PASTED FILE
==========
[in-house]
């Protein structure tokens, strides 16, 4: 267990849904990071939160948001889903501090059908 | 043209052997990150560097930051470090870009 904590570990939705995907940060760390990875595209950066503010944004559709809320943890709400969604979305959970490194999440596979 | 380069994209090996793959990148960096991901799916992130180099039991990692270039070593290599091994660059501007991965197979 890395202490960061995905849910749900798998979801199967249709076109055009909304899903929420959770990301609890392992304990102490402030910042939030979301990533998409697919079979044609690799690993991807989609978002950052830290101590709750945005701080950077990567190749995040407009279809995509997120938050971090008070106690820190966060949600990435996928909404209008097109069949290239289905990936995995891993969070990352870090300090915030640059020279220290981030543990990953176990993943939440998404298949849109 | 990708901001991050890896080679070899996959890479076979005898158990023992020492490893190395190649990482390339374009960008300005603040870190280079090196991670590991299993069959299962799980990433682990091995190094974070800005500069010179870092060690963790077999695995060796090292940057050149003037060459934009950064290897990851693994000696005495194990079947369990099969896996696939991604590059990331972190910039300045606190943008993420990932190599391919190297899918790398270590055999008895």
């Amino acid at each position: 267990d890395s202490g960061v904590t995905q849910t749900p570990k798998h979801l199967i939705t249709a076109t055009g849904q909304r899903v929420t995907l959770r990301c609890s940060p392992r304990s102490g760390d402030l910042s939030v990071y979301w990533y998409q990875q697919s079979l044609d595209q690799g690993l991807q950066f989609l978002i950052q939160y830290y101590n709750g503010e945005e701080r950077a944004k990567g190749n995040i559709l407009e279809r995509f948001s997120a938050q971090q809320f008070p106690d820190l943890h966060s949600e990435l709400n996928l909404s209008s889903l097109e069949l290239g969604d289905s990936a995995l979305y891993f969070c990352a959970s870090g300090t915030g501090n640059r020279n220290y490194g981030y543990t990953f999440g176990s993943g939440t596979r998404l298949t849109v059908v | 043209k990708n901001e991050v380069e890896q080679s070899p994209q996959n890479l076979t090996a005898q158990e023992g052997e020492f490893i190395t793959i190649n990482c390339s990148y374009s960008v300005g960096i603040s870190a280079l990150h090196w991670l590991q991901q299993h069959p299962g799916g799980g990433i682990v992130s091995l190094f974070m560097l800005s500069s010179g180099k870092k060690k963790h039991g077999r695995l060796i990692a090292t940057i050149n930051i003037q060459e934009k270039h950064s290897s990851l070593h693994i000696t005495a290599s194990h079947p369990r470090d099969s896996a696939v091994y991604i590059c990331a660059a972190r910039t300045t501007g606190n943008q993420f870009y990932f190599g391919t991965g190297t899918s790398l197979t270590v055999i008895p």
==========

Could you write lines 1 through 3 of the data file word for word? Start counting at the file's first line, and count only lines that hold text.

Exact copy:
[in-house]
């Protein structure tokens, strides 16, 4: 267990849904990071939160948001889903501090059908 | 043209052997990150560097930051470090870009 904590570990939705995907940060760390990875595209950066503010944004559709809320943890709400969604979305959970490194999440596979 | 380069994209090996793959990148960096991901799916992130180099039991990692270039070593290599091994660059501007991965197979 890395202490960061995905849910749900798998979801199967249709076109055009909304899903929420959770990301609890392992304990102490402030910042939030979301990533998409697919079979044609690799690993991807989609978002950052830290101590709750945005701080950077990567190749995040407009279809995509997120938050971090008070106690820190966060949600990435996928909404209008097109069949290239289905990936995995891993969070990352870090300090915030640059020279220290981030543990990953176990993943939440998404298949849109 | 990708901001991050890896080679070899996959890479076979005898158990023992020492490893190395190649990482390339374009960008300005603040870190280079090196991670590991299993069959299962799980990433682990091995190094974070800005500069010179870092060690963790077999695995060796090292940057050149003037060459934009950064290897990851693994000696005495194990079947369990099969896996696939991604590059990331972190910039300045606190943008993420990932190599391919190297899918790398270590055999008895």
């Amino acid at each position: 267990d890395s202490g960061v904590t995905q849910t749900p570990k798998h979801l199967i939705t249709a076109t055009g849904q909304r899903v929420t995907l959770r990301c609890s940060p392992r304990s102490g760390d402030l910042s939030v990071y979301w990533y998409q990875q697919s079979l044609d595209q690799g690993l991807q950066f989609l978002i950052q939160y830290y101590n709750g503010e945005e701080r950077a944004k990567g190749n995040i559709l407009e279809r995509f948001s997120a938050q971090q809320f008070p106690d820190l943890h966060s949600e990435l709400n996928l909404s209008s889903l097109e069949l290239g969604d289905s990936a995995l979305y891993f969070c990352a959970s870090g300090t915030g501090n640059r020279n220290y490194g981030y543990t990953f999440g176990s993943g939440t596979r998404l298949t849109v059908v | 043209k990708n901001e991050v380069e890896q080679s070899p994209q996959n890479l076979t090996a005898q158990e023992g052997e020492f490893i190395t793959i190649n990482c390339s990148y374009s960008v300005g960096i603040s870190a280079l990150h090196w991670l590991q991901q299993h069959p299962g799916g799980g990433i682990v992130s091995l190094f974070m560097l800005s500069s010179g180099k870092k060690k963790h039991g077999r695995l060796i990692a090292t940057i050149n930051i003037q060459e934009k270039h950064s290897s990851l070593h693994i000696t005495a290599s194990h079947p369990r470090d099969s896996a696939v091994y991604i590059c990331a660059a972190r910039t300045t501007g606190n943008q993420f870009y990932f190599g391919t991965g190297t899918s790398l197979t270590v055999i008895p």